As I write at 11 a.m. Eastern Time Monday, Hurricane Dorian, with sustained winds of 155 mph—barely below Category 5—is pounding the Bahamas and moving very slowly westward, forecast to turn north later today.
After crawling slowly up the Florida and Georgia coasts Tuesday through Wednesday, Dorian is forecast to turn northeast Thursday morning and continue its crawl along the coasts of South and North Carolina.
By Friday morning the eye could be east of North Carolina’s outer banks, and there is some chance that the far western edge of Dorian’s winds and rains could affect Virginia, Delaware, and Maryland later Friday and into Saturday, though the storm seems more likely to stay well offshore.
I can only imagine the plight of friends I met in Florida in 2016, and countless others along its coast. State and federal officials have arranged rescue operations, and people are being made aware of safety procedures.
Not surprisingly, climate-change alarmists are seizing the opportunity to promote unfounded fears.
Writing in Forbes, Laura Tenenbaum declared, “global warming causes more intense hurricanes” and suggested that more are on the way. Grist quipped, “‘Another hurricane?’ How climate disasters can give us compassion fatigue,” and asserted that “the scientific consensus is that climate change will contribute to more frequent extreme weather events.” Grist blamed President Donald Trump for being complicit.
This tactic—seizing the moment to politicize a hurricane and push the climate scare—is not new. The Washington Post did the same during Hurricane Florence’s landfall last year.
Is Dorian a result of “climate change”? Well, yes, insofar as every hurricane forms due to changes in climatic conditions that bring favorable conditions for a hurricane.
But that, of course, isn’t what climate alarmists have in mind by “climate change.” They mean global warming over the past 50 years or so driven to dangerous levels by human emissions of carbon dioxide. This, they claim, is causing more extreme weather events like the recent wildfires in the Amazon and Category 5 hurricanes like Dorian.
But one need not be a scientist to expose the falsehood of that claim. All one has to do is look up the historic frequency and strength of hurricanes since records began. The data reveal the truth—and here they are.
No Increase in Hurricane Frequency
The National Oceanic and Atmospheric Administration’s “U.S. Hurricane Strikes by Decade” data, reaching back to 1851, can be accessed here. They show that there has been a 50 percent reduction in the number of major hurricanes making landfall in the United States since the 1930s. For the entire period, there is a slight downward trend in frequency, but the decline since the 1930s is remarkable.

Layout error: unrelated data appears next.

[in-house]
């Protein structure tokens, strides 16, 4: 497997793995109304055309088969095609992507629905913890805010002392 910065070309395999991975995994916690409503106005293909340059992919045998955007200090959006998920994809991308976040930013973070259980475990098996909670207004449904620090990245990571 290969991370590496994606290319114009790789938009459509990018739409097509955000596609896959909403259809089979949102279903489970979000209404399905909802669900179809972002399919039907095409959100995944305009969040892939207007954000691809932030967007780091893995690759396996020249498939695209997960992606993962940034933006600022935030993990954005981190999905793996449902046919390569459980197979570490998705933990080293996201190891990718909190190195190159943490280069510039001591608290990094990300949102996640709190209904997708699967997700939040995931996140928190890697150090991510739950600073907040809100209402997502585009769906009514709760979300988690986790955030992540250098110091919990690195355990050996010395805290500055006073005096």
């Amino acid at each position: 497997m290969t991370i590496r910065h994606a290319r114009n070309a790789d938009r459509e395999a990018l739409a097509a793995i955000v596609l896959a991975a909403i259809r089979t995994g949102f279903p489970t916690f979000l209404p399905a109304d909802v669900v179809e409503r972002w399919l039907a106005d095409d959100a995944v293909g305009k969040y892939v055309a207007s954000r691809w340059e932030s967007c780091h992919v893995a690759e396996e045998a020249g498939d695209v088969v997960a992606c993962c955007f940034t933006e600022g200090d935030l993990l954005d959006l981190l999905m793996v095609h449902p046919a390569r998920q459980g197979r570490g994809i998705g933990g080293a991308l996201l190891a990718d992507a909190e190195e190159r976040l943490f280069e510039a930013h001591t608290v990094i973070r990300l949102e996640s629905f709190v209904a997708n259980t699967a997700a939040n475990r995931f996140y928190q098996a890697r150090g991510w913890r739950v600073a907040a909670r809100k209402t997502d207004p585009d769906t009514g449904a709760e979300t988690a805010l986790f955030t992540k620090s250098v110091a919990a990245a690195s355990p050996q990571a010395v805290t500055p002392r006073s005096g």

So, if anything, hurricanes have become less frequent, not more, during the period of allegedly manmade global warming.
No Increase in Hurricane Strength
Although damage done by hurricanes has risen, the increase is entirely because more people and property are in their paths, not because there are more, or stronger, hurricanes. Hurricane intensity shows no sign of increase in the past 90 years. In fact, there is a slight decrease between 1930 and 2018.
So the hard data reveal that hurricanes are not increasing in either frequency or intensity. Any claim of scientific consensus otherwise is simply false.
The mainstream media have been promoting the myth of “scientific consensus on extreme weather events.” Scientists themselves say there is no such consensus.
The United Nations Intergovernmental Panel on Climate Change’s (IPCC) special climate report in 2018 finds little to no evidence for the hypothesis that global warming caused extreme weather events to increase.
Instead, it says “there is only low confidence regarding changes in global tropical cyclone numbers under global warming over the last four decades.” Even more shocking, it states,“Numerous studies towards and beyond AR5 have reported a decreasing trend in the global number of tropical cyclones and/or the globally accumulated cyclonic energy.”
So instead of creating climate fears and politicizing Hurricane Dorian, the media should stick to warning people of risks and informing them about safety procedures and rescue operations.
Vijay Jayaraj (M.Sc., Environmental Science, University of East Anglia, England), Research Contributor for the Cornwall Alliance for the Stewardship of Creation, lives in Bengaluru (Bangalore), India.